Calcutta or Kolkata as we know it is the city known for keeping its historical significance intact. Right from the old transportation modes to the Colonial Buildings that serve as houses or offices till date, we can find Calcutta in its real charm. The city, often called “the city of joy” is well known to its people and visitors as “the city with the soul”. It not only attracts people with its history, rather holds up different qualities for people with different likings. Hence, while jotting down the places to visit in Calcutta, we could categorize it according to the varied interests.
Places of Historical Interests:
Despite the modernization in some of the areas, Kolkata continues to remain Calcutta, with its monuments and buildings as the treasure of history. Some of the places that one should not miss are:
The landmark of Calcutta and one of the must- visits of the city is Victoria Memorial, a large marble palace built as a memorial for Queen Victoria, who held crown when the monument was built. The irony remains that the palace which is visited by everyone was never visited by the Queen for whom it’s dedicated. Yet, the ambience of the gigantic palace showcases the Royal aura through its architecture and gardens.
Days – Tuesday to Sunday (Also closed on National Holidays)
Timings – 10 AM to 5 PM
Get a visual experience of the colonial era through the light and sound show called Son-et-Lumiere. The show remains closed from July to September.
October to February – 7:15 PM to 8:00 PM
March to June – 7:45 PM to 8:30 PM
Built in 1847 and noted for its Gothic Architecture is another landmark of Central Calcutta – The St. Paul’s Cathedral. It is the seat of the Diocese of Calcutta and is also the largest cathedral of the city. Though a CNI cathedral, it is visited by Christians from all segments as well as by people of various faiths.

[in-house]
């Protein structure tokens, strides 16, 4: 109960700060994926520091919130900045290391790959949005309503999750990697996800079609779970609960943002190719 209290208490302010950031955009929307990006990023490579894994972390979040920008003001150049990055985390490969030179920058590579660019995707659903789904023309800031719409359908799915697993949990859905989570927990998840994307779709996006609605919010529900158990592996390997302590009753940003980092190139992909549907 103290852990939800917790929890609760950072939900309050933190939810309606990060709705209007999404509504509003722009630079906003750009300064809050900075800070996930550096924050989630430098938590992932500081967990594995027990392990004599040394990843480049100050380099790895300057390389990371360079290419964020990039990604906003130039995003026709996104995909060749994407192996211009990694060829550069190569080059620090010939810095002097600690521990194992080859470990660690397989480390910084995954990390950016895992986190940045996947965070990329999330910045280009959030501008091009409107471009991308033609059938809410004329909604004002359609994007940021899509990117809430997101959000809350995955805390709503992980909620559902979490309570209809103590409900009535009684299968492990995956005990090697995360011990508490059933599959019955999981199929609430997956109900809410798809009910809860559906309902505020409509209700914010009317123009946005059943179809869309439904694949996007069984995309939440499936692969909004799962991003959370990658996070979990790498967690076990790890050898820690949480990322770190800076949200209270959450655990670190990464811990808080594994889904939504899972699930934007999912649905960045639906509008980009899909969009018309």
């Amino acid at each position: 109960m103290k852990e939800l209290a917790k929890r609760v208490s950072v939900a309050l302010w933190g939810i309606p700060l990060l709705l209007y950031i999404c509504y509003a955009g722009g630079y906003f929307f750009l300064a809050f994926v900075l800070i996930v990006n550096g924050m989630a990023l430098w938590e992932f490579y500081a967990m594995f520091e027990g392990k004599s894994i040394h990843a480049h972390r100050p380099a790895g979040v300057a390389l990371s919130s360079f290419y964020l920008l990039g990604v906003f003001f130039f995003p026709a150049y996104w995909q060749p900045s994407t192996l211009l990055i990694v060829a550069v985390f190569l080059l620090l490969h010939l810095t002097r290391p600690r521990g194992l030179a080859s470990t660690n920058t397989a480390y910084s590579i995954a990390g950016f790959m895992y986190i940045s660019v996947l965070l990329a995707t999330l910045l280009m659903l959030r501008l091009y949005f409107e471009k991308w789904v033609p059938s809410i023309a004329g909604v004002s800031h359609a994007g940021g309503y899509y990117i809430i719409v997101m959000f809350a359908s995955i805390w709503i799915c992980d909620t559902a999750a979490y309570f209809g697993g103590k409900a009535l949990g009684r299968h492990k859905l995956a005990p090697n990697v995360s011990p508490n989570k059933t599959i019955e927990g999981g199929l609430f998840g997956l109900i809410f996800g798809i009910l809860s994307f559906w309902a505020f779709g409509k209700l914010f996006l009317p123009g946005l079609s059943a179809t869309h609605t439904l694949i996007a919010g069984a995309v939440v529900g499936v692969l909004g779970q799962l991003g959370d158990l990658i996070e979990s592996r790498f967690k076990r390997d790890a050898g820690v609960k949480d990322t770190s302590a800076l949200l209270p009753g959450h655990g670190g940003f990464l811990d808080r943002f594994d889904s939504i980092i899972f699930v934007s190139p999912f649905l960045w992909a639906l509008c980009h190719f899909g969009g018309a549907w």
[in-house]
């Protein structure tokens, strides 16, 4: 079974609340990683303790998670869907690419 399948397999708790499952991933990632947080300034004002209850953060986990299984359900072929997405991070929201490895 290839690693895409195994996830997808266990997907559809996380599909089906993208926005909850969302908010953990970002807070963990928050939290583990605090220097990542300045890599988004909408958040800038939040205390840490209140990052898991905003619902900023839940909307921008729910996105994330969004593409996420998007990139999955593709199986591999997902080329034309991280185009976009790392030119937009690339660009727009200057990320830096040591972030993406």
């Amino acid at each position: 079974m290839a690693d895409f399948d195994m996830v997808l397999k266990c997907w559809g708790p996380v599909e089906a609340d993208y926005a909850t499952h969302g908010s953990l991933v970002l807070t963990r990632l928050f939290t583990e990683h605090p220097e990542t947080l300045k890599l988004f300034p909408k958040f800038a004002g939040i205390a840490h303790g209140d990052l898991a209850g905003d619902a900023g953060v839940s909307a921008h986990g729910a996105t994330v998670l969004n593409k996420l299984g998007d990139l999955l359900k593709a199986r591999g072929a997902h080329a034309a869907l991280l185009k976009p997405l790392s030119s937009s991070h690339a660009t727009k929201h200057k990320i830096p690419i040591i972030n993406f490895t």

The Gothic architecture has now got an Indo touch to it with the renovation that took place after the 1934 earthquakes. 247 feet in length and 81 feet in width, it stands a marvel of the colonial era and Gothic architecture. Its tower is modeled after “Bell Harry” tower of the Canterbury Cathedral, hence leaving a reminiscence of the rich cultural history from the English. The interiors with several glass paintings, sculptures and memorials are its highlights apart from the grand building itself. It also an ornamental wall with incidents from St. Paul’s life.
Days and Timing – Monday to Saturday (9:00 AM to 12:00 PM)
Sunday (7:00 AM to 6:00 PM)
The 1835 mansion built by Raja Rajendra Mullick upholds the rich colonial aura around it. The entrance itself can leave in awe with the grand portico and six huge Tuscan columns that speak of the architecture. The beautiful garden with elaborate fountains could take us to the world of Zamindars and Maharajas. To add to its aristocracy is the personal zoo within the premises. A part of the house still remains inaccessible as it is still inhabited by the heirs.